Chelsea Gets a Thicket

Chelsea Gets a Thicket

The designers of the High Line revealed a scheme for the park’s second section today that channels the wisdom of a certain pop song: Beauty is where you find it.

For a ten-block stretch from 20th to 30th streets, Field Operations, Diller Scofidio + Renfro (DS+R), and their collaborators have pictured beauty in the unlikeliest of places, seeding a lawn, turning a billboard into a viewing platform, and leaving a three-block run with only flowers as decor. They also designed a suspended catwalk with new sumac trees, an arrangement that protects the same kind of plants that once blew onto the idle trestle and grew there, according to Field Operations chief James Corner and DS+R partner Ricardo Scofidio. “The buildings that were there created microclimates,” Scofidio said at the plan’s presentation. “The intention was to keep that.”

Corner said the straight nature of this section, due to open late next year at a cost of $71 million, let designers preserve the “melancholic” mood of the abandoned trestle more aggressively than they could in the curving southern area that Parks officials plan to open by the end of this year. As Corner described the new segment’s five “episodes,” he stressed a desire to leave the High Line as mysterious as it was before the renovation.

A “thicket” up to 23rd Street carries pedestrians through clusters of plants that winnow the walkway. At 22nd Street, a wooden bleacher with a block-long lawn leads to an east-west vista and staircase with an elevator at 23rd (where the cantilever of Neil Denari’s HL23 skyscraper now appears only as a slightly bulging mass). At 26th Street, an empty billboard with a glass pane frames the seated public as they look straight up 10th Avenue. Then, between two bulky warehouses, the team proposes a “woodland flyover.” Replacing the tapered planks that define the rest of the walkway, this catwalk section stands on steel poles over a restored native grass patch. Finally, a “wildflower walk” guides pedestrians north toward the future Hudson Yards development.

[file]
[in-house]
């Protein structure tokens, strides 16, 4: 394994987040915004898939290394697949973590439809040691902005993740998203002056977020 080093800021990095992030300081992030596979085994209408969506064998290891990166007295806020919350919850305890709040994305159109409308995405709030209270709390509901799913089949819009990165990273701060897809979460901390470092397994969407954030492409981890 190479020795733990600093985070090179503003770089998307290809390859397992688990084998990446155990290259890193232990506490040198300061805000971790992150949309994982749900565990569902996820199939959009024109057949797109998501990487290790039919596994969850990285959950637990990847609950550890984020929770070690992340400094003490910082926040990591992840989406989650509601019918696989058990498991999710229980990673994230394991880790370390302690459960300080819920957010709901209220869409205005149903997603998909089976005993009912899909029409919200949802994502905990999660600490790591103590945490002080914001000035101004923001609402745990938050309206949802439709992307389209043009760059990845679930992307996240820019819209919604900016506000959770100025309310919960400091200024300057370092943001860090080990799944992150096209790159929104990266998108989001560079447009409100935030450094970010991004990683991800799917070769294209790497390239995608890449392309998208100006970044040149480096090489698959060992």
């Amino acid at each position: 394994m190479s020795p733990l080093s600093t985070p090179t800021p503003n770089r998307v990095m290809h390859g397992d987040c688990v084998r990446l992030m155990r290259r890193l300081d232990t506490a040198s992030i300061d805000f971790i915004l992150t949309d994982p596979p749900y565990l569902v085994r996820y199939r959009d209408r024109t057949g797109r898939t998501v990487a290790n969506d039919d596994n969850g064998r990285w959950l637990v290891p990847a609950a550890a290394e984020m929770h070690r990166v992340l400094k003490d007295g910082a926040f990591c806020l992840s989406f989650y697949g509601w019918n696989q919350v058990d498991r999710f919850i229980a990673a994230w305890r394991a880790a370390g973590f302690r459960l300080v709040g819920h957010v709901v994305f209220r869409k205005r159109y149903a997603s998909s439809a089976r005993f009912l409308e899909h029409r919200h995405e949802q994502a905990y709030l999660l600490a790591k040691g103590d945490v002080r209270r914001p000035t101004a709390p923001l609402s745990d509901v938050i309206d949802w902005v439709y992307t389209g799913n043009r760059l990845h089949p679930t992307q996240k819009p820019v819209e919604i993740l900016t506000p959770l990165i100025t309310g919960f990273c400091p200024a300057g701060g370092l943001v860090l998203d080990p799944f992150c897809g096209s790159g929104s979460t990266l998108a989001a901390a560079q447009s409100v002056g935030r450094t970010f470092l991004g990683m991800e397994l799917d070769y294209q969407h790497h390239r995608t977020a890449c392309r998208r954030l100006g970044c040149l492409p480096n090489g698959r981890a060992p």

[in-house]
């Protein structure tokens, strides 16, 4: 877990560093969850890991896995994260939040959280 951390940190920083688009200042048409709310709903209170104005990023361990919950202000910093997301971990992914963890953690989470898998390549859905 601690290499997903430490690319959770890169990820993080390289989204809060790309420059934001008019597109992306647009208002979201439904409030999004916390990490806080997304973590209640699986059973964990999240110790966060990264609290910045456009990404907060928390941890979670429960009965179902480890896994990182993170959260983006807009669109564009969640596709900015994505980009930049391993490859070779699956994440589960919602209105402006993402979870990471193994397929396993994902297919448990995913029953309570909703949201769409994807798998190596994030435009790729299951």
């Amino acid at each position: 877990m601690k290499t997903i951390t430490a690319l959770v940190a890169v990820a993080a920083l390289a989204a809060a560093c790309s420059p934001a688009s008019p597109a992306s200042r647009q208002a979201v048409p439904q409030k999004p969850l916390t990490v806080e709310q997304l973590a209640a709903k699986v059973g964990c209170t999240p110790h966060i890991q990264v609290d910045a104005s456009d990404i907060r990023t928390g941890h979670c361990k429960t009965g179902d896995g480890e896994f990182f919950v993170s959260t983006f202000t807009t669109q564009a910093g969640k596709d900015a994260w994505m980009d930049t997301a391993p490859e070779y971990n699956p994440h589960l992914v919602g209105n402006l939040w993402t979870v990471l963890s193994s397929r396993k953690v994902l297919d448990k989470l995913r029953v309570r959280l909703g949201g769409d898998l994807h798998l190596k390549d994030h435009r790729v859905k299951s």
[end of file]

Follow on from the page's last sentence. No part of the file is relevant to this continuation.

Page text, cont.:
Throughout, Friends of the High Line cofounder Robert Hammond stressed the design’s tranquil qualities. Plants will change color with the seasons; five relatively far-flung access points will make some floral passages a hassle to reach; and walkways as narrow as nine feet will discourage cut-through uses. “You have to think of it as a garden, not as a street,” said city planning director Amanda Burden at the presentation. “Once you think of it as a street, you’ve lost it.” 

Planners acknowledged that the park’s magic may fade if crowds cause pedestrian gridlock. Hammond suggested that opening in winter conferred an advantage here, as cold temperatures would allow for gradual acclimatization. “It really is a soft opening,” he said. The High Line thus blurs the boundary between public art and public garden, and does so with such mammoth costs that Friends of the High Line continues to raise money toward a $50 million goal; the total anticipated project cost is $170 million. (The group hosts a fundraiser tonight in the Gehry-designed IAC Building, with Ethan Hawke among the likely well-wishers.)

Burden cited the ambitious architecture going up along the Line as a payoff of the rezoning that made the park possible, but she reiterated that no Line-facing condo will get exclusive access to the park. “Design controls require five feet between the building and the Line,” she said. “It’s a moat.” Under carefully wrought provisions, developers must create public space within their buildings that buffers private use from the public park.

In answer to queries about the city’s legions of joggers, Corner pointed to the nearby Hudson River Park as a place for active exertion, while Scofidio called serenity the High Line’s native genius. “Once you get up there, you stop because it’s so magical,” he said.

Corner added that the High Line, far from becoming a Prozac park, supplies a necessary counterpoint for a world capital. “A great city is about the contrast between the bustle of the street and the escape of the garden,” he told AN. “Section two is much more melancholic, restrained, and romantic.”

Alec Appelbaum